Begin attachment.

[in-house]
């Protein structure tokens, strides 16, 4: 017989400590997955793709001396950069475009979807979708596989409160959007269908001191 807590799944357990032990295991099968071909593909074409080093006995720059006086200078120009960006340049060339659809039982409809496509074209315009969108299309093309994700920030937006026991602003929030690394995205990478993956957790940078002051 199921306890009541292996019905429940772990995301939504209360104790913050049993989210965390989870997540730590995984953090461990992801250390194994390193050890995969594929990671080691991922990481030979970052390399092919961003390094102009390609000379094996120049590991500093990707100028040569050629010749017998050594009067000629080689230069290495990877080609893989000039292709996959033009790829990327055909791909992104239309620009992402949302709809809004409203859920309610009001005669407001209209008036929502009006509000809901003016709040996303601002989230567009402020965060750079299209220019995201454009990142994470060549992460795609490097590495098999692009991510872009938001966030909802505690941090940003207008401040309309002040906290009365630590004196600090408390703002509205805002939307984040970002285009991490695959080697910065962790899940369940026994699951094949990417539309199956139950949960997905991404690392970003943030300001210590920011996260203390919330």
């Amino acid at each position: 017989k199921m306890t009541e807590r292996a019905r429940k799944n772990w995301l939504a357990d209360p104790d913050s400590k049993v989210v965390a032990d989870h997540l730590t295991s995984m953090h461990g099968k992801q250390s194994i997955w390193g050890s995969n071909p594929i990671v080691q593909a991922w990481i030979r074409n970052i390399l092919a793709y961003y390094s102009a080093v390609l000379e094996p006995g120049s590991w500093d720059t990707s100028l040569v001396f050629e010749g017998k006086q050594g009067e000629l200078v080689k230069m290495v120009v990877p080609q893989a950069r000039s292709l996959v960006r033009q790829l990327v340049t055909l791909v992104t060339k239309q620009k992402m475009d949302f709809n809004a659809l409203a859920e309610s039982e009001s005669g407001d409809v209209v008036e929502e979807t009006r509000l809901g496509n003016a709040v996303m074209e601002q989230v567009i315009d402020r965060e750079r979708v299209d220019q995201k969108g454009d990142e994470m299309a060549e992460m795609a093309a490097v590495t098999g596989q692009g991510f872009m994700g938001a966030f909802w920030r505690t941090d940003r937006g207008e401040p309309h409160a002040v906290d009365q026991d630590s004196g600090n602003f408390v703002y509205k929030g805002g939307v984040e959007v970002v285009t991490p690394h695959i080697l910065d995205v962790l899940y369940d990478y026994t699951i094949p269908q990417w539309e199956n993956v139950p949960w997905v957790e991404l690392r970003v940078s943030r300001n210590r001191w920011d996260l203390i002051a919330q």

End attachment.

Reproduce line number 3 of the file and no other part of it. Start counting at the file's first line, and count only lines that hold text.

């Amino acid at each position: 017989k199921m306890t009541e807590r292996a019905r429940k799944n772990w995301l939504a357990d209360p104790d913050s400590k049993v989210v965390a032990d989870h997540l730590t295991s995984m953090h461990g099968k992801q250390s194994i997955w390193g050890s995969n071909p594929i990671v080691q593909a991922w990481i030979r074409n970052i390399l092919a793709y961003y390094s102009a080093v390609l000379e094996p006995g120049s590991w500093d720059t990707s100028l040569v001396f050629e010749g017998k006086q050594g009067e000629l200078v080689k230069m290495v120009v990877p080609q893989a950069r000039s292709l996959v960006r033009q790829l990327v340049t055909l791909v992104t060339k239309q620009k992402m475009d949302f709809n809004a659809l409203a859920e309610s039982e009001s005669g407001d409809v209209v008036e929502e979807t009006r509000l809901g496509n003016a709040v996303m074209e601002q989230v567009i315009d402020r965060e750079r979708v299209d220019q995201k969108g454009d990142e994470m299309a060549e992460m795609a093309a490097v590495t098999g596989q692009g991510f872009m994700g938001a966030f909802w920030r505690t941090d940003r937006g207008e401040p309309h409160a002040v906290d009365q026991d630590s004196g600090n602003f408390v703002y509205k929030g805002g939307v984040e959007v970002v285009t991490p690394h695959i080697l910065d995205v962790l899940y369940d990478y026994t699951i094949p269908q990417w539309e199956n993956v139950p949960w997905v957790e991404l690392r970003v940078s943030r300001n210590r001191w920011d996260l203390i002051a919330q």